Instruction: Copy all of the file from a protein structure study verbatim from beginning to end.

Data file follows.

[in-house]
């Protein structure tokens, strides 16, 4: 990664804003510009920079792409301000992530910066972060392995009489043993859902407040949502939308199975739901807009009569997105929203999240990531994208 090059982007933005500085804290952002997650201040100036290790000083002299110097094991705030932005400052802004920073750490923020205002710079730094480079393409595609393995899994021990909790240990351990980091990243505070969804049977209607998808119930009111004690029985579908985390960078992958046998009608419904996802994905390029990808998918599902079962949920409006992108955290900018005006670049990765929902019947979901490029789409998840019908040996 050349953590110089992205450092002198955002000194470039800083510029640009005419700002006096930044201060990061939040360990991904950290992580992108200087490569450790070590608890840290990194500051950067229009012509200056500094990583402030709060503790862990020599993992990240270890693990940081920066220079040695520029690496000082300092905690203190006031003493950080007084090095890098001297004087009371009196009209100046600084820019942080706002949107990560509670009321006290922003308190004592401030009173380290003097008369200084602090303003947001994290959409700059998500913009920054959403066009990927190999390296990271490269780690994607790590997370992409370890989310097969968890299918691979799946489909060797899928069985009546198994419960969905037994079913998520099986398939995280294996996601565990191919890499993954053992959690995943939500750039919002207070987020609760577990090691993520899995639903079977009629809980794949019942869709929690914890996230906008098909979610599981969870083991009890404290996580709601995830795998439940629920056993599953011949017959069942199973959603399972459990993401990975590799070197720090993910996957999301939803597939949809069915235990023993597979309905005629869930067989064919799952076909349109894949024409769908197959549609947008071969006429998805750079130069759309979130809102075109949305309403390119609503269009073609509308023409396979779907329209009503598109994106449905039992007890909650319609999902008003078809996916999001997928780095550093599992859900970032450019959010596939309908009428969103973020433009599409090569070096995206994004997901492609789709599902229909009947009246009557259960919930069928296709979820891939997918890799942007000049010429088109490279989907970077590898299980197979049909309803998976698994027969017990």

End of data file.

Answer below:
[in-house]
């Protein structure tokens, strides 16, 4: 990664804003510009920079792409301000992530910066972060392995009489043993859902407040949502939308199975739901807009009569997105929203999240990531994208 090059982007933005500085804290952002997650201040100036290790000083002299110097094991705030932005400052802004920073750490923020205002710079730094480079393409595609393995899994021990909790240990351990980091990243505070969804049977209607998808119930009111004690029985579908985390960078992958046998009608419904996802994905390029990808998918599902079962949920409006992108955290900018005006670049990765929902019947979901490029789409998840019908040996 050349953590110089992205450092002198955002000194470039800083510029640009005419700002006096930044201060990061939040360990991904950290992580992108200087490569450790070590608890840290990194500051950067229009012509200056500094990583402030709060503790862990020599993992990240270890693990940081920066220079040695520029690496000082300092905690203190006031003493950080007084090095890098001297004087009371009196009209100046600084820019942080706002949107990560509670009321006290922003308190004592401030009173380290003097008369200084602090303003947001994290959409700059998500913009920054959403066009990927190999390296990271490269780690994607790590997370992409370890989310097969968890299918691979799946489909060797899928069985009546198994419960969905037994079913998520099986398939995280294996996601565990191919890499993954053992959690995943939500750039919002207070987020609760577990090691993520899995639903079977009629809980794949019942869709929690914890996230906008098909979610599981969870083991009890404290996580709601995830795998439940629920056993599953011949017959069942199973959603399972459990993401990975590799070197720090993910996957999301939803597939949809069915235990023993597979309905005629869930067989064919799952076909349109894949024409769908197959549609947008071969006429998805750079130069759309979130809102075109949305309403390119609503269009073609509308023409396979779907329209009503598109994106449905039992007890909650319609999902008003078809996916999001997928780095550093599992859900970032450019959010596939309908009428969103973020433009599409090569070096995206994004997901492609789709599902229909009947009246009557259960919930069928296709979820891939997918890799942007000049010429088109490279989907970077590898299980197979049909309803998976698994027969017990």